An Anglican bishop in Uganda has urged the Anglican Communion not to "keep quiet" about the abuse and violence faced by gay, lesbian and bisexual people in his country and elsewhere.
Christopher Senyonjo, the retired Bishop of West Uganda, made the remarks in the wake of the murder of the Ugandan human rights activist David Kato. Kato, a gay Christian, was brutally killed earlier this year shortly after winning a court case against a newspaper which called for him to be hanged.
Several Christian leaders in Uganda have been accused of implicitly encouraging homophobic abuse or violence.
In an open letter to the Archbishop of Canterbury, along with other Anglican primates and leaders, Senyonjo insisted that "a loving Anglican Communion should not keep quiet" when the media stir up hatred. "Silence has the power to kill," he argued, citing as an example "the tragic and cruel murder of David Kato".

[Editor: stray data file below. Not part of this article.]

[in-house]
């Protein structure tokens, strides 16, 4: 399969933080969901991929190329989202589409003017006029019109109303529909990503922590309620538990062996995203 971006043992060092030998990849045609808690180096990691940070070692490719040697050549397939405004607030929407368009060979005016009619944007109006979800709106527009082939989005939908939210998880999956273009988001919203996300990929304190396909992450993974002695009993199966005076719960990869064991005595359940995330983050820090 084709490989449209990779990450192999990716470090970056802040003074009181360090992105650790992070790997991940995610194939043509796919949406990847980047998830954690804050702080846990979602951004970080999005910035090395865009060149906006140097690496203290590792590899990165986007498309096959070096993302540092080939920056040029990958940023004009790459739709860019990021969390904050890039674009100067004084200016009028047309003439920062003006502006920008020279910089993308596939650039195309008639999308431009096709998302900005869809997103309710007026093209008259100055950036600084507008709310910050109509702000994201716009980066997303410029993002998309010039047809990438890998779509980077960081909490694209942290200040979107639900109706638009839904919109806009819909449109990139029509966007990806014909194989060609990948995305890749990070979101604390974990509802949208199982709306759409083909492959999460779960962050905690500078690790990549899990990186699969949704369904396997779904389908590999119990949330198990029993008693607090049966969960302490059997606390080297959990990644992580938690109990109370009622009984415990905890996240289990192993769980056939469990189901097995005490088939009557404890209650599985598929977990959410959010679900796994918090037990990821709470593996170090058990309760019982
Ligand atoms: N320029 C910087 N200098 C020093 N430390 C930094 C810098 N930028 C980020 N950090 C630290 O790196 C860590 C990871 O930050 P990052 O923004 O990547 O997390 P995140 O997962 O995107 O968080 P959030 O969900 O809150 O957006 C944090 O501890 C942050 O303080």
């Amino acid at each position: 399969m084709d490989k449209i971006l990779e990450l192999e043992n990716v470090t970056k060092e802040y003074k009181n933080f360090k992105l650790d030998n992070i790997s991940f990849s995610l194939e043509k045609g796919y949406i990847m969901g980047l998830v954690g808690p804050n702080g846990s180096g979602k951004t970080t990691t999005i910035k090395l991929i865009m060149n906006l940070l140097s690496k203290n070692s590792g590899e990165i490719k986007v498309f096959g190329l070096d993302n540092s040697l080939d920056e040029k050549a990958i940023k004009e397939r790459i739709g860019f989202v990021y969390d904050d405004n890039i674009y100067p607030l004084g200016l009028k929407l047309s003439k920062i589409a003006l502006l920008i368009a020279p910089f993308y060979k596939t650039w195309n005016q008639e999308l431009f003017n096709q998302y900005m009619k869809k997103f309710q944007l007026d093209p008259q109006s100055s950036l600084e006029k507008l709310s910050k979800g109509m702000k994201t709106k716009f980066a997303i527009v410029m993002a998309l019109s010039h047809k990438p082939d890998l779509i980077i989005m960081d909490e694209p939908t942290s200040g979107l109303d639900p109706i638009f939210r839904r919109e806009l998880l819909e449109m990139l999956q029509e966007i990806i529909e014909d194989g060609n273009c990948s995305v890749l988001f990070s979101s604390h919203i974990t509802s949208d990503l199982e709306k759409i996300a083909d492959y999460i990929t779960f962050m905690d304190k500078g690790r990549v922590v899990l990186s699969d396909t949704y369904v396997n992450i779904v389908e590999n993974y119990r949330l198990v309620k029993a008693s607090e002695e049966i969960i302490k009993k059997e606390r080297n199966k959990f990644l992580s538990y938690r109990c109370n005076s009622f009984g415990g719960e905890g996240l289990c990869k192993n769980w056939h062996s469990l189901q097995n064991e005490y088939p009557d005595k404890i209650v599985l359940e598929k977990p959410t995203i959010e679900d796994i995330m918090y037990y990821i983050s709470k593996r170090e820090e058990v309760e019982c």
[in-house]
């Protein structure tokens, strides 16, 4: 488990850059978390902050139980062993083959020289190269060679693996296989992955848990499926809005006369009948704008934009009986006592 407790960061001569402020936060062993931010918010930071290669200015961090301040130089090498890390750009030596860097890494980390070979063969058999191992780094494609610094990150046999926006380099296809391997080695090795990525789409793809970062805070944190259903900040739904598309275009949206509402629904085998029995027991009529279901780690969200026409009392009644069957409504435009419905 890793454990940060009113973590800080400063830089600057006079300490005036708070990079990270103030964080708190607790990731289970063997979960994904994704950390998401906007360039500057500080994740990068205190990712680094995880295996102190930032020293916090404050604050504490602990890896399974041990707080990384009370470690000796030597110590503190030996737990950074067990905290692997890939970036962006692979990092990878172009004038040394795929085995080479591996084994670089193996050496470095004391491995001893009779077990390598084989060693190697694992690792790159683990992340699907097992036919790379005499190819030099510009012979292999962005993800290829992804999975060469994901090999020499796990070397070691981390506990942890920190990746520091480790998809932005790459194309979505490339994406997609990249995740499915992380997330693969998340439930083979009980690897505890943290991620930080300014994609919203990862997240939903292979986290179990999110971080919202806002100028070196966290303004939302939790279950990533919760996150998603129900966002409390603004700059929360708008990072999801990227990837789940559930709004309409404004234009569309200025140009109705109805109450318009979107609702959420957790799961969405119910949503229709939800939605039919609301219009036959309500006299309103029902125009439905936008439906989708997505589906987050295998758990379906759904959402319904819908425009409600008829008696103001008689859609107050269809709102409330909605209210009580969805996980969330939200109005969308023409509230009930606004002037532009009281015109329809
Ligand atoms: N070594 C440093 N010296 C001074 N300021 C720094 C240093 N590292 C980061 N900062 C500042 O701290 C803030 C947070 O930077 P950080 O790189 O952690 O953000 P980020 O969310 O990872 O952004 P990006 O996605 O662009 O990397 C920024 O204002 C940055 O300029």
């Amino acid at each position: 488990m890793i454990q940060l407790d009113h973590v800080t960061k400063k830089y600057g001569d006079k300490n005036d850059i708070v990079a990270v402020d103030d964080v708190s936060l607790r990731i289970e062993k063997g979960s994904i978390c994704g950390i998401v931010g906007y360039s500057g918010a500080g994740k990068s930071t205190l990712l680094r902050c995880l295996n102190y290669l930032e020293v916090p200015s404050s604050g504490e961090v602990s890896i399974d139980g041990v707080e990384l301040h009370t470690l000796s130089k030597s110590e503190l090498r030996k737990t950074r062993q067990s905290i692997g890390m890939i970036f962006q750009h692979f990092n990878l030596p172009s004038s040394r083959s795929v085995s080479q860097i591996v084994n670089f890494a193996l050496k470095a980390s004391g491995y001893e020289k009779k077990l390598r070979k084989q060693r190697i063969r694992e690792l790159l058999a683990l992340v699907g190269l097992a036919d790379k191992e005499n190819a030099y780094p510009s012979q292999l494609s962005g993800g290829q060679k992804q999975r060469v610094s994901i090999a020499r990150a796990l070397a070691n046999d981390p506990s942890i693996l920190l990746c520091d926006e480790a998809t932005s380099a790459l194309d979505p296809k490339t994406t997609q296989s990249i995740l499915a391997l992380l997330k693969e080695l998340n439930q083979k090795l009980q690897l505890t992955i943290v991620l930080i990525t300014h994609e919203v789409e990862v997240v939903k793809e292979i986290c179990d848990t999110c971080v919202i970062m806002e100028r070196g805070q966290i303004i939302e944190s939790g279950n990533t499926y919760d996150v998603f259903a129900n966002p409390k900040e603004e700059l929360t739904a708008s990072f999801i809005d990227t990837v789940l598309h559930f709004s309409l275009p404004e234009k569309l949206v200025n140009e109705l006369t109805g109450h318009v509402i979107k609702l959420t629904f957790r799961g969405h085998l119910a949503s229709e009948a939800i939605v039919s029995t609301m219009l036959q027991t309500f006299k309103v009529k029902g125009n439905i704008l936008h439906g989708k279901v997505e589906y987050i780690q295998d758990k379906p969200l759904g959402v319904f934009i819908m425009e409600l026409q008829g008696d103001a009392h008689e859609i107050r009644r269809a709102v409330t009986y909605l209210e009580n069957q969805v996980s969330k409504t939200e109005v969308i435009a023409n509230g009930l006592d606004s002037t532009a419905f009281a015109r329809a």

Senyonjo wrote, "If Anglicans in one country dehumanise, persecute and imprison minorities, we must be true to the Gospel and challenge such assaults on basic human rights".
Critics suggest that Anglican leaders internationally have at times failed to condemn homophobic violence in an attempt to avoid controversy and division over issues of sexuality.
In 2009, Ugandan politicians backed an Anti-Homosexuality Bill which would introduce the death penalty for a second "offence" of homosexuality. There was widespread criticism of the Archbishop of Canterbury, Rowan Williams, who failed publicly to condemn the bill for several weeks, by which time over 3,000 people had signed a petition urging him to do so.
However, Williams was quick to condemn the murder of David Kato earlier this year, describing it as "profoundly shocking". He said it was time to "address those attitudes of mind which endanger the lives of men and women belonging to sexual minorities".